I've previously posted here on President of the Zionist Organisation, Lithuanian Jew David Wolffsohn (2nd in from the right), telling the Eighth Zionist Congress that the Jewish people must yet conquer the world. I've now found an article in The Nation, from September 1907 about Wolffsohn's threat. It insisted that he meant conquer the world spiritually, but went on to say that the Jews can hardly mumble about the occasional pogrom, if they see their mission as divinely inspired:The president of the Hague congress is reported to have brought its sessions to a close with the fervent utterance that Israel would yet conquer the world. The conquest, of course, is to be a spiritual one. It is the same position taken by Mr. Zangwill in the years of his earlier enthusiasm, when he exalted the role of Israel as a prophet among the nations and wanted a new Jewish kingdom in Asiatic Turkey as a refuge and defence against persecution. Now, it is a fair argument to advance that if the Jewish race really aspires to the role of missionary among the peoples of the earth, it must not object to the incidentals that go with the exercise of a divine mission. The prophet has never had an easy time of it, and the priest is not supposed to hanker after the pleasures of home life, or quiet, or rest from labor. Viewed from this point, events like Kishenev or Blalystok are not the crimes usually considered, but the inevitable consequences of such a role as Jewish millennial champions look forward to. If a Jewish state is really to be founded, it must be done on a practical, and not on a Messianic basis.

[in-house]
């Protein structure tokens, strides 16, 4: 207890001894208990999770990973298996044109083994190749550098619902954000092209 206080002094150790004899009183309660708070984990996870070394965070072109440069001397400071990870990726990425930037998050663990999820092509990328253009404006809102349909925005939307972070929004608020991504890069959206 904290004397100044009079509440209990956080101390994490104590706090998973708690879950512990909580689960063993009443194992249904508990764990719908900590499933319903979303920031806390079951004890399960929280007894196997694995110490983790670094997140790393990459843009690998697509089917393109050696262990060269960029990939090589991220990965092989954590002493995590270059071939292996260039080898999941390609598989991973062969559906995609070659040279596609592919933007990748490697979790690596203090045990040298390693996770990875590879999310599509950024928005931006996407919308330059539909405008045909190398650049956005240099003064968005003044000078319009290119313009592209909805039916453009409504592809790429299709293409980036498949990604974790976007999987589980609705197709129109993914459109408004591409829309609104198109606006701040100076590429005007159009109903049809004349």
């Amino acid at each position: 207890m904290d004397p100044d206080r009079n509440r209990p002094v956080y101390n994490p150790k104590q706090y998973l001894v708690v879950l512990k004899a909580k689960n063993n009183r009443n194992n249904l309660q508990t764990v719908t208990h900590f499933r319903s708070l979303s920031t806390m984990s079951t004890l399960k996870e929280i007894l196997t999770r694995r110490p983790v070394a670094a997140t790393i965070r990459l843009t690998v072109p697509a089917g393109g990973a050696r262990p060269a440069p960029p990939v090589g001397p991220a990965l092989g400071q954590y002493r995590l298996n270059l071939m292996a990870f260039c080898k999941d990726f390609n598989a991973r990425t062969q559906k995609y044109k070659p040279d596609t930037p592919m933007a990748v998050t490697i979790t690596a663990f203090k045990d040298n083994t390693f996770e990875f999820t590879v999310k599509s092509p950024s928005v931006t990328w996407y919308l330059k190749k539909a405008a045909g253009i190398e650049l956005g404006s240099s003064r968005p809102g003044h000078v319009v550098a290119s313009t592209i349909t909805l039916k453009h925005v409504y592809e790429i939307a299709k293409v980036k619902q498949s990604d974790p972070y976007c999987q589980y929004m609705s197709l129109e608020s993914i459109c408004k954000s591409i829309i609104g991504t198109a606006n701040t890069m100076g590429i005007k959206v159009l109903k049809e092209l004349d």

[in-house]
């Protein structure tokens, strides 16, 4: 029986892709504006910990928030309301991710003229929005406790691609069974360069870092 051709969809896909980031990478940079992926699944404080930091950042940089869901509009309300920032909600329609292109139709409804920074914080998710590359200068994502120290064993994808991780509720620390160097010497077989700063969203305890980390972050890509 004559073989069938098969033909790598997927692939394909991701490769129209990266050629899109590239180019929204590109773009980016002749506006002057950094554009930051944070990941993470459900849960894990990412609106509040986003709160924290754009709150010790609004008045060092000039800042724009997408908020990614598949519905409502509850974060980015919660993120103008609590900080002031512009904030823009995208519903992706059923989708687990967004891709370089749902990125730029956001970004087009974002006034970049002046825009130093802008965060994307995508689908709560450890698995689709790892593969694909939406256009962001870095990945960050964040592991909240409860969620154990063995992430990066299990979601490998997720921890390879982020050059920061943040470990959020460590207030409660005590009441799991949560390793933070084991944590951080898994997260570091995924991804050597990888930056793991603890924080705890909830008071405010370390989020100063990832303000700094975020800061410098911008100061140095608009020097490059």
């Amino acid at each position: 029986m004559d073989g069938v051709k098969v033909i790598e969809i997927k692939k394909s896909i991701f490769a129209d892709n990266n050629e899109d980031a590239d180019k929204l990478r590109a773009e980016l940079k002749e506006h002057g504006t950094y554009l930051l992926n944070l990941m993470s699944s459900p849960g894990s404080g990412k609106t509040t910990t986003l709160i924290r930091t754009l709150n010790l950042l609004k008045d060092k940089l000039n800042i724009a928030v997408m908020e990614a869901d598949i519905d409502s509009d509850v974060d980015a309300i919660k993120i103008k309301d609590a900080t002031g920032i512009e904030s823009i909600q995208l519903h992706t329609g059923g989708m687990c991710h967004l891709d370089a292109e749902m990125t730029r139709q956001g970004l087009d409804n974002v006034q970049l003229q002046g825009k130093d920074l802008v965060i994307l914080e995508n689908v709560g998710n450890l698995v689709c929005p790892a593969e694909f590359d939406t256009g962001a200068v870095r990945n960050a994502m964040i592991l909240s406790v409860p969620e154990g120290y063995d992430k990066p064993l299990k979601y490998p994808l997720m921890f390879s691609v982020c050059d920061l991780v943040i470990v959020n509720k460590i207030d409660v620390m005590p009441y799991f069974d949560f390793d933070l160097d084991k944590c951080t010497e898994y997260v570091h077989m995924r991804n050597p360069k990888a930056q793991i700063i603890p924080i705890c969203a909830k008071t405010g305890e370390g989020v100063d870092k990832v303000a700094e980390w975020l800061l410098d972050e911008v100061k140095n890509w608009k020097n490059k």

Friday, 25 May 2012
So. You wanna conquer the world.
The Delegation to Jerusalem, 1898.